Daily Archives: 11 July, '17

11 July 1917 – Richard to Gertrude



Dear Mother

Glad you got the watch safe. I have’nt sent off that big parcel yet, it’s all ready, but has never been directed. I do hope Capon will get better, but I suppose he has the same thing as Mabel Jones’s mother & must be a cripple for the rest of his life more or less. Whatever will you do without him.

You watch the stocks, in the papers. I have some Nobel’s Explosives bought at 58/6, only 30 shares worst luck wish I had more, but they seem to be going up, so each time they go up a bob I make 30/-. Anyhow do write to Williams, it would be interesting.

Our seeds back here HAVE grown. Veg marrows climbing all over the place, & of course the lettuces are lovely, & all the messes in the rgt come & get them, Topher & I are so popular. Topher says he hopes to be home soon.

Awful these raids. I’m glad to be away from the shells.

Best love to all

Yr loving son


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Posted by on 11 July, '17 in About


11 July 1917 – Ted to Gertrude

No 2 British Genl: Hospital

July 11/17


Dear Mother

Please don’t be alarmed at the address, as it only means I’m in here for a few days to get over a slight go of dysentery, & I ought to be fit again shortly & back with the regiment, certainly easily by the time you get this. I felt rotten all last week in camp & had symptoms of dysentery, but I did’nt want to come to hospital & our M-O- treated me in camp. But I got no better, & after all it’s the wisest thing to get these things treated properly early, before they get a hold of you, then they are much more easily cured. So on Sunday (this is Wednesday) I came in here, & am now under treatment. I am much better, even in these three days; they won’t let me out of bed, but that is the usual thing I believe, rest & quiet, & injections of stuff called “emitine” which is certainly marvellous in its results.

The first 3 days I was here I was on “fluid” diet, milk & egg flips & weak soup, a very dull affair! But today I have been promoted to “semi-solid”, which means custard for lunch & an egg for breakfast & tea – I hope they did’nt send any alarmist wires home about me. Dysentery I believe is always reported as a “seriously ill” case, & I asked the Doctor here not to be too depressing, but he has to wire home about all officers admitted to hospital- I am thinking of wiring to you also, to say I’m all right, which I really am – I fancy I have a very mild go, & have caught it early in its career, so I shall soon be back with the regiment again. This emitine takes 10 days through, & by the time that’s finished I ought to be quite fit again. So don’t worry in the least about me please; I’m perfectly all right, & am feeling most awfully fit, & very hungry! as all last week I was on slops, milk & eggs etc, & they cut your food down here too, & I’m told it’s a good sign to be hungry. Anyhow the doctor was fearfully pleased with me this morning, & as I say, promoted me to semi-solids, so I’ll be all right again in no time-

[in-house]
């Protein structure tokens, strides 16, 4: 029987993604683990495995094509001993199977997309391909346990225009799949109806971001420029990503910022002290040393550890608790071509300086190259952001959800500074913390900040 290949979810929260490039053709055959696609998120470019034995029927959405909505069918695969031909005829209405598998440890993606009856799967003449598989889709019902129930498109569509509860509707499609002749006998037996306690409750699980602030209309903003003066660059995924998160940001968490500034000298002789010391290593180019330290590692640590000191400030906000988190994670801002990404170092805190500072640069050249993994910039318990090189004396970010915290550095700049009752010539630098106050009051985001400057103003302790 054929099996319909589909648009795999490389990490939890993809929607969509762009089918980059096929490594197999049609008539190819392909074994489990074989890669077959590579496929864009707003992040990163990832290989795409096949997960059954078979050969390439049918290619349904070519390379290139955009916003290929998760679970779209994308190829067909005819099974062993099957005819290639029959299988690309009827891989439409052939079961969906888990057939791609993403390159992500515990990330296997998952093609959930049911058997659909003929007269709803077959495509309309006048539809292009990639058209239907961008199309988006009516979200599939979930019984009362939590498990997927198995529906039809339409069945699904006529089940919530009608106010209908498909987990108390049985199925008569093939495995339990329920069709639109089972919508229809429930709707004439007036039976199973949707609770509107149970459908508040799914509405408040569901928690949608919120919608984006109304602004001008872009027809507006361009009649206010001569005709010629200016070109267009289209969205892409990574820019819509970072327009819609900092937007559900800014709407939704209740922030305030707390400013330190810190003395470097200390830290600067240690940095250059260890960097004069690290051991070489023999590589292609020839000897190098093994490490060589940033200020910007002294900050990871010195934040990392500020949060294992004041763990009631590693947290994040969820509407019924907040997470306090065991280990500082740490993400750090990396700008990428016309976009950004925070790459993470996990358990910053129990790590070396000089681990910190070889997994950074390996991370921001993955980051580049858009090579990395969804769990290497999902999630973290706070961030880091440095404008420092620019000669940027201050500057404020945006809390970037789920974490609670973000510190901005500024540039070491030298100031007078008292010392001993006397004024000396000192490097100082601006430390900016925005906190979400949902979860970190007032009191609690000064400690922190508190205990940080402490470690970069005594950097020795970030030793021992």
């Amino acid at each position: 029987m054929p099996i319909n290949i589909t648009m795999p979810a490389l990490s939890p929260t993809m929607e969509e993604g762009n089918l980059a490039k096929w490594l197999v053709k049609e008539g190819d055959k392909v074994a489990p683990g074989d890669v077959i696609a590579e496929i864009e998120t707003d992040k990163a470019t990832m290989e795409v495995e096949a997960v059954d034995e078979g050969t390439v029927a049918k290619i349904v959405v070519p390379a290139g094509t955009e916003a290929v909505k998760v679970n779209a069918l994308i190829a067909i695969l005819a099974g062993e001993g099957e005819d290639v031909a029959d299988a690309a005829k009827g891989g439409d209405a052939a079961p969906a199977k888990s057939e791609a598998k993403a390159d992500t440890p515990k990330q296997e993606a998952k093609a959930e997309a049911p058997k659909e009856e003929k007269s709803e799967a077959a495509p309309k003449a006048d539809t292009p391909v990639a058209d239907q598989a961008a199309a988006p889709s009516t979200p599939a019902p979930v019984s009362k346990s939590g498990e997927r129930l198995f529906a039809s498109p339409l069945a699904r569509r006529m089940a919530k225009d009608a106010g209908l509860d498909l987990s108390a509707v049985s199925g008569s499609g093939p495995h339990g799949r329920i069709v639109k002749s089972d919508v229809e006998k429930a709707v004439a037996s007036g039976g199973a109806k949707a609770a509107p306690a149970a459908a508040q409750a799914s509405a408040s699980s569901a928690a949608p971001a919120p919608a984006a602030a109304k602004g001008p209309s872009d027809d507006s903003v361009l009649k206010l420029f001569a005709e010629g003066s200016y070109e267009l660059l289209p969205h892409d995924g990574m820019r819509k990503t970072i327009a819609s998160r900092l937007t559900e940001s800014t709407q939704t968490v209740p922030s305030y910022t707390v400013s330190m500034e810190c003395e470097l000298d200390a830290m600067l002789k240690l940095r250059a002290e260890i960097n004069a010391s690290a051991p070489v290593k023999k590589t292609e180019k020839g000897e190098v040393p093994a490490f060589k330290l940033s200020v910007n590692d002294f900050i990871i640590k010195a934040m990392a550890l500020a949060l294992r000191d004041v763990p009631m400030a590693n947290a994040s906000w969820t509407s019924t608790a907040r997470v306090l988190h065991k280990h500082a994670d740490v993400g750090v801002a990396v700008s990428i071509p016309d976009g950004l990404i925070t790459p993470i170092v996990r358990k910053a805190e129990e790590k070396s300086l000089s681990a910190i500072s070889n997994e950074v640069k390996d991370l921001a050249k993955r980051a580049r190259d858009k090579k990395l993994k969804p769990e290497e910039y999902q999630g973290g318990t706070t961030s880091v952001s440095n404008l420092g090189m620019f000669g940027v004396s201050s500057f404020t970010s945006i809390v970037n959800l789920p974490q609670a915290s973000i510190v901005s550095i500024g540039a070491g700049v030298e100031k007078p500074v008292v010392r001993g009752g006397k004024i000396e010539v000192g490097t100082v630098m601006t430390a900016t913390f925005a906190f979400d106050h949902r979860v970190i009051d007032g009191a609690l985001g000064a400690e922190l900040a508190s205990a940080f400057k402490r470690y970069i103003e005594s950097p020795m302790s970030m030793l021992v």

Thanks awfully for a mail letter which I got yesterday, most opportunely on my birthday. It was dated 23rd May- The matron here gave me a few hankies & a writing block & some shaving soap from the Red X as presents, & everyone was very nice. The sisters are perfect darlings of course, & treat one like mothers; they are simply magnificent, & it’s impossible not to get well quickly under their treatment. I do admire them so, working in all the awful heat. Of course we have electric fans in hospital here, & it’s most awfully comfortable, just like home.

The actual building is the former residence of the Turkish governor of Amara, before we drove them out of it in 1915; it is built on the banks of the Tigris, & is a big square building, 2 storeys, with a courtyard place in the middle, & can accomodate about 60 patients, all officers: the men are all accomodated in the old Turkish barracks close by. At present there are only about 30 patients, & only 2 of us dysenterys, my stable companion being an army vet: quite a nice person. Fox & our doctor strolled in to see me last night, as it’s only about 2 miles to camp. They were surprised to see me looking “so well”, as they said, & told me I looked a hundred times fitter than when I came in on Sunday.

It’s been very hot these last 3 days, up to 118º in the shade, but these fans cool the place a lot of course: still it’s hottish o’ nights, & hard to get to sleep sometimes. They have just brought me my evening basin of water, so I must perform that very unsatisfactory duty of trying to wash in bed; useless I call it!

I have’nt yet met Desmond Gabb, as you see we (our brigade, that is) have been split up so far, & we shan’t all meet till we all collect at Baghdad sooner or later. When we do collect I must certainly go over to the Queens & see if I can find any old pals or if I know anyone by name.

We get no more mails now for a month, as the ones we got yesterday were the 24th May, & the 31st May ones were sunk- By the way, the ship was sunk sixty miles from Bombay! By a mine, dropped by some neutral I suppose, or possibly a raider. Sickening is’nt it getting so near as that and then being sunk.

Many thanks for Printer’s Pie which came yesterday, I have’nt read it yet, but have had a good laugh at some of the pictures. Several other papers also turned up, for which very many thanks, but I have’nt had time to read them yet. I will finish this off tomorrow, & give you the latest news of my condition after the Doctor’s made his morning rounds. I’m certainly feeling very fit this evening. Good-night.

He continued the letter the next day

Probable location of Hospital, scene of further siege in 2004

SS Mongolia, sunk 23/06/17

Images from Printer’s Pie

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Posted by on 11 July, '17 in About